- SCIRT Standard Details
SCIRT standard details were developed to ensure a consistent approach to common design elements, and to save design time by providing a quick reference to an agreed standard design rather than creating new design drawings of the same element. For example, a standard drawing for a water supply backflow preventer.
Standard details also clarified the requirements of the Infrastructure Recovery Technical Standards and Guidelines (IRTSG) and the Construction Standard Specification (CSS), for example when the information was out of date.
Standard details were required because SCIRT's four design teams had different approaches, potentially resulting in variation in the design outputs and confusion for Delivery Teams and sub-contractors.
Standard details were developed within the Technical Groups in consultation with:
- Design Teams
- Estimating Teams
- Delivery Teams
- Asset Owners
- Asset Owners' Maintenance Team representatives
- Technical Leads
The benefits of standard details included improved quality of construction through consistency of requirement, cost savings through reduced design and construction time, and more efficient operation and maintenance as details were standard across the network.
Once each standard detail was developed and approved by the Technical Leads, it was uploaded to Project Centre where it was available to both Design and Delivery Teams.
A reference index for SCIRT standard details and CSS details was compiled In order to clarify where conflicts existed between the two and where SCIRT standard details took precedence.
Many of the SCIRT developed standard details were adopted by the Christchurch City Council, and included in later versions of their CSS.
- Pipe Profilometer and Design Guideline
A guideline to inform designers of the pipe profilometer operation, including requesting profile surveys, standards, and the assessment of the survey results.
Inspection of the gravity wastewater pipes was typically undertaken by Closed Circuit Television (CCTV).
However, one limitation of CCTV was its relative inability to accurately quantify pipe dips with the precision demanded by the Council or Industry Specifications.
The pipe profilometer programme for measuring dips in gravity wastewater pipes was an innovative use of technology from the geotechnical engineering industry for assessing the amount of vertical pipe movement in areas that had experienced significant differential settlement.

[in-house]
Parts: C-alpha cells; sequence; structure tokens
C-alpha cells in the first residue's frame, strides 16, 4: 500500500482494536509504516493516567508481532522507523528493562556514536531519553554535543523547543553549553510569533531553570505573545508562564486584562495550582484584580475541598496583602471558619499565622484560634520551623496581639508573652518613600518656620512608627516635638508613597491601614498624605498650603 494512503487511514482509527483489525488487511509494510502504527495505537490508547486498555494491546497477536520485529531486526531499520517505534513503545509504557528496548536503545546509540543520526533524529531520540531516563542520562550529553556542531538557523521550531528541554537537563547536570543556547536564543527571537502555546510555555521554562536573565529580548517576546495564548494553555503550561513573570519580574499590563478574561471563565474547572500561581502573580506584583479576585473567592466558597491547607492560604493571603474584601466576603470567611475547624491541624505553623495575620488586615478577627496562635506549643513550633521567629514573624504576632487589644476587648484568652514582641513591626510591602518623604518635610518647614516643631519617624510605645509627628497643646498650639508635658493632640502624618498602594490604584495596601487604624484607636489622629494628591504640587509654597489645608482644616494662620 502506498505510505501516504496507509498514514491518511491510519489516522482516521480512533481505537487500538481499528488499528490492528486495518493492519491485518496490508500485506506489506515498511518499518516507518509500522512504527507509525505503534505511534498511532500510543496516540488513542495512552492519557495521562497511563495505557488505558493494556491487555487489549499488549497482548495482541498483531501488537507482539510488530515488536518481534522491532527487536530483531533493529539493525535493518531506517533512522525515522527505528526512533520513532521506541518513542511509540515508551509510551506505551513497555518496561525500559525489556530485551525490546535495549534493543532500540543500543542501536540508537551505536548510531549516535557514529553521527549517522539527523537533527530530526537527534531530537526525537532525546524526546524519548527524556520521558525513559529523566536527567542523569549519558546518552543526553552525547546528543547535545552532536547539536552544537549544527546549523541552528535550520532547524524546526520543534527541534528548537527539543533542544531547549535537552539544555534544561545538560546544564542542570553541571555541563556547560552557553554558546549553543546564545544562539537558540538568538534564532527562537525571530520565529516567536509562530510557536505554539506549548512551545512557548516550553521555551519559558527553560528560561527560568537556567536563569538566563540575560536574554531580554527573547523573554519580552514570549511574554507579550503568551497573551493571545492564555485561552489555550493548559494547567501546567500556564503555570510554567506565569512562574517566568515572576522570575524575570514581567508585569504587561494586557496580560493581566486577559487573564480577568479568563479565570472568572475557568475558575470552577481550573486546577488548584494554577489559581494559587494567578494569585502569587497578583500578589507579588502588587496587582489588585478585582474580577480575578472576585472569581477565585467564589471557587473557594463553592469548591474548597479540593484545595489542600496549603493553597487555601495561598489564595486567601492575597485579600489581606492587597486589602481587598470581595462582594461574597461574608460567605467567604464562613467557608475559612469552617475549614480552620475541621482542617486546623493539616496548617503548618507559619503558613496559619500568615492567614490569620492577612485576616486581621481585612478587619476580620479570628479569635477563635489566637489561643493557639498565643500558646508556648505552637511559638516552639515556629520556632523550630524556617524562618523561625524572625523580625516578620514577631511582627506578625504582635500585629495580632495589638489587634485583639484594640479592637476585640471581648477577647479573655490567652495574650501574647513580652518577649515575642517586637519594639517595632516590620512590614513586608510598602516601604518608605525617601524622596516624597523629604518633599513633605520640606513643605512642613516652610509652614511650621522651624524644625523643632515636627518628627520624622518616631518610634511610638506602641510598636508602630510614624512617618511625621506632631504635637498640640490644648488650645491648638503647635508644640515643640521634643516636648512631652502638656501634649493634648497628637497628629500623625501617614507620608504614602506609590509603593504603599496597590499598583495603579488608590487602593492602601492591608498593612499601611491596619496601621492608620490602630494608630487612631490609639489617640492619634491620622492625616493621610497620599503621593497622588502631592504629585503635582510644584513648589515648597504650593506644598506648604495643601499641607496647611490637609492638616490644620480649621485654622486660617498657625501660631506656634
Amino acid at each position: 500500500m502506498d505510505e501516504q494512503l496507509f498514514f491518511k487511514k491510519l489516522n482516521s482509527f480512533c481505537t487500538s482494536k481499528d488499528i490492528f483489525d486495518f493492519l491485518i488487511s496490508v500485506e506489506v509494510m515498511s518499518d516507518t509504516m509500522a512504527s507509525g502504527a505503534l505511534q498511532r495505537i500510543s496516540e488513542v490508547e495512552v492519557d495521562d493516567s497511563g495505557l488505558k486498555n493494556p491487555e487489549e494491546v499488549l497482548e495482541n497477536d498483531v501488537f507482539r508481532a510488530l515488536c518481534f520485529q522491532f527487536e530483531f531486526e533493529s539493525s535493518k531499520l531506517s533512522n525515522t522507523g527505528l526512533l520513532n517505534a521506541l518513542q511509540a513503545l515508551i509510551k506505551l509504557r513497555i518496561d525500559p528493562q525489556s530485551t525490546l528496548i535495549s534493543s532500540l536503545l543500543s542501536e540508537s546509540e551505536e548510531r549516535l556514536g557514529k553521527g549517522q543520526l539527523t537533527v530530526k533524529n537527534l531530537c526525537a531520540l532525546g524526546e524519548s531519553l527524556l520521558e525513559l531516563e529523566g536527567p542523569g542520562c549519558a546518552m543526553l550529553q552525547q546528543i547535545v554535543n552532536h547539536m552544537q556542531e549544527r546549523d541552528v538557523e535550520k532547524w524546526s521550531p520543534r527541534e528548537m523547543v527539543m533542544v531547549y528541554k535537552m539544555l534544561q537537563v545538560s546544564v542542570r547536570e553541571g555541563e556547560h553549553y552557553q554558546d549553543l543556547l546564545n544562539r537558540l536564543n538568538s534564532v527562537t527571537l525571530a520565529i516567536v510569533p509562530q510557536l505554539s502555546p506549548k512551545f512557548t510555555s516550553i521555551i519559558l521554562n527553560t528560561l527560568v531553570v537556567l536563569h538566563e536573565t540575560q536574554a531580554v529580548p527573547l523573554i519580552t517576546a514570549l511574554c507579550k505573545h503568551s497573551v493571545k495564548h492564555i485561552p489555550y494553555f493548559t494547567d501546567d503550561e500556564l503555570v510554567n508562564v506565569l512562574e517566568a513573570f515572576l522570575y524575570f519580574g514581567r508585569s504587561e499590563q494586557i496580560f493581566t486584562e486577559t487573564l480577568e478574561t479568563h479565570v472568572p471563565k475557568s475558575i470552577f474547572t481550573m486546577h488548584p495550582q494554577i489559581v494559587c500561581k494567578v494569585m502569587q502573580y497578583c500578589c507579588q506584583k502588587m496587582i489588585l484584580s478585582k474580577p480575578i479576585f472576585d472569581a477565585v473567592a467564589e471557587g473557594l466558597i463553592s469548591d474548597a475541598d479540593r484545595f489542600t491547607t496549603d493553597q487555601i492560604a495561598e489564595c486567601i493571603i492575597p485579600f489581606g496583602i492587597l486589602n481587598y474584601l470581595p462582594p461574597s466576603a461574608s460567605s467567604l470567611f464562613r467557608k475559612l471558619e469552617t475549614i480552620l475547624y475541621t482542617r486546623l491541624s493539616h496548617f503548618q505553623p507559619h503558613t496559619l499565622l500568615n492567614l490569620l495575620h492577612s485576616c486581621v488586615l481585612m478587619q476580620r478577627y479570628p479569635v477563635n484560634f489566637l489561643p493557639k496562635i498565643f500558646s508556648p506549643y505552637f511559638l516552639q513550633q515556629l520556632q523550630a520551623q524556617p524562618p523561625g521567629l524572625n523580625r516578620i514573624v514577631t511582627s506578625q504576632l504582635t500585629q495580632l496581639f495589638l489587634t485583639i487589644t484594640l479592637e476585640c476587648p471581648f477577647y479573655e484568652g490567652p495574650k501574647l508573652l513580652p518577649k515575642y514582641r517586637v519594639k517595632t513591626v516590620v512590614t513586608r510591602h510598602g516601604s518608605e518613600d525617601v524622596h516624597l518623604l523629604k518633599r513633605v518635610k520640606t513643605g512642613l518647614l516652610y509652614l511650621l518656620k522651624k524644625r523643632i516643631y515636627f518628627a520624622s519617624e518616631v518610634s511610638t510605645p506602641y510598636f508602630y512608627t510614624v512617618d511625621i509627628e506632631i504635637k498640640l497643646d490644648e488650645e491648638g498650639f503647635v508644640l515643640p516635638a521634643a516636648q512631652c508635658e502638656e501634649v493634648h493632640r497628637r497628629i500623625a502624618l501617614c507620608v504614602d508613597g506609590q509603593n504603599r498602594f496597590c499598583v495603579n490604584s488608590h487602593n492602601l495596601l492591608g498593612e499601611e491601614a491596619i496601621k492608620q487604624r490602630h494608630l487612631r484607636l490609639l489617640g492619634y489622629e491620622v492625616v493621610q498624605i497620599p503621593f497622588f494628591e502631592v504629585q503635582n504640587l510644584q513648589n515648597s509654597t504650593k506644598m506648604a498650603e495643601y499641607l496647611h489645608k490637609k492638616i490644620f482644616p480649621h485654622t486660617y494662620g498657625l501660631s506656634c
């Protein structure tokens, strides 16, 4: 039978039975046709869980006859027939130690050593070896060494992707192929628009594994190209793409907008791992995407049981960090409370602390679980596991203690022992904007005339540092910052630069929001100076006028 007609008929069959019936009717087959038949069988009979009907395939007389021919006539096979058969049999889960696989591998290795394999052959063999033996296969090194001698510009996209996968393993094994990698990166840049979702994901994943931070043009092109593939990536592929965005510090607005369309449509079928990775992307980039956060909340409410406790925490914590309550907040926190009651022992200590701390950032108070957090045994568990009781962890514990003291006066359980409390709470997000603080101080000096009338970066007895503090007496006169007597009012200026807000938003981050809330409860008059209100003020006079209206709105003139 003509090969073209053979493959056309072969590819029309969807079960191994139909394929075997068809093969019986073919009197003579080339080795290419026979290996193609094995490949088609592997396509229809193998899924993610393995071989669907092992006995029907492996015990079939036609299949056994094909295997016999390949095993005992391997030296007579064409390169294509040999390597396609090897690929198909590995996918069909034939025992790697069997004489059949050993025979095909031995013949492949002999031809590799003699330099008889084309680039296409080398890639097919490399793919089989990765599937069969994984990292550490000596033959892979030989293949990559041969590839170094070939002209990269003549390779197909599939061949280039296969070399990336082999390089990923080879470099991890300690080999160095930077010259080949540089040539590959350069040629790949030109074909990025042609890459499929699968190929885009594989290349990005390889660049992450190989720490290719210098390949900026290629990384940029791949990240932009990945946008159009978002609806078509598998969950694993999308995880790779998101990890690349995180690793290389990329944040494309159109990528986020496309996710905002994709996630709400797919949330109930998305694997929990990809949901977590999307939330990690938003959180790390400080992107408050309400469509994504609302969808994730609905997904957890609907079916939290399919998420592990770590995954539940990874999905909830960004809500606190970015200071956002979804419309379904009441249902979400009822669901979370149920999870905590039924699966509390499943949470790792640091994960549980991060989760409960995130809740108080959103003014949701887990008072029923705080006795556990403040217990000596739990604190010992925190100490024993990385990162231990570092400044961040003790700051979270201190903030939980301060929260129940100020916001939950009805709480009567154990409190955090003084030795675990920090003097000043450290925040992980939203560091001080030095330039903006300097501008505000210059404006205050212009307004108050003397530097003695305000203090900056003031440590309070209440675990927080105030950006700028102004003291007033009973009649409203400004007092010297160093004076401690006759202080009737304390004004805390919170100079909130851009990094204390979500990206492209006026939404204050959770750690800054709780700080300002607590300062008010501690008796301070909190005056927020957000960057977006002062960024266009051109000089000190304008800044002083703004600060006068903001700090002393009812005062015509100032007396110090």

A trial was undertaken of different profile measuring technologies and the one found most suitable was Geotechnics Ltd's "profilometer", typically inspecting to an accuracy of +/- 5mm. Launched and controlled from a custom built twin axle trailer, the profilometer crew and traffic management requirements were similar to that for CCTV.
The Geotechnics Pipe Monitoring Team created their own trailer from which to run their profilometer operation, and won a Bill Perry safety award in recognition for the number of safety hazards the trailer eliminated: http://strongerchristchurch.govt.nz/article/underground-investigators-break-new-ground-in-health-and-safety-design
A profilometer, or level sonde, was pulled through the pipe (typically from a downstream manhole to an upstream manhole), recording the elevation of the sonde in relation to a base station at specified intervals, typically one metre. The resulting graph, or "profile", was shown as a pipe longsection displaying pipe inverts at 1 m intervals.
A Designer Guideline was created to inform SCIRT designers of the operation and how to interpret and use its outputs within the design framework of the Infrastructure Rebuild Technical Standard and Guidelines (IRTSG).
- Profilometer: a level sonde that is pulled through the pipe (typically from a downstream manhole to an upstream manhole), recording the elevation of the sonde in relation to a base station at specified intervals, typically one metre.
- CCTV: Closed Circuit Television.
- Huntsbury Reservoir
Among Christchurch's most hard-hit earthquake-damaged facilities was the Huntsbury Reservoir. Water drained from the shattered 35,000-cubic-metre storage basin, the city's principal drinking water storage facility. Innovative design and prompt decision-making proved paramount in the rebuild process.
At 12.51 pm on February 22, 2011, a high-intensity earthquake emanating from under the Port Hills of Christchurch pounded the city.
Across the dry slopes, the damage was immense as the reverberations were felt far and wide. Among the most hard-hit was the all-important Huntsbury Reservoir. Water drained from the shattered 35,000-cubic-metre storage basin, disappearing into the cracked hills.
Ongoing tremors further fractured the city's principal drinking water storage facility.
Built in 1952, the reservoir was badly battered. A reinforced concrete structure - measuring 77.4 metres by 63m - with a 7.25m water depth, the roof was overlaid with soil and grassed, and the walls ranged from fully buried to exposed, cut into a sloping site.
Responsibility for much of the damage lay with an undiscovered "shear zone" under the reservoir. As a result, not only was the main storage facility out of operation, there was extensive damage to the pump station.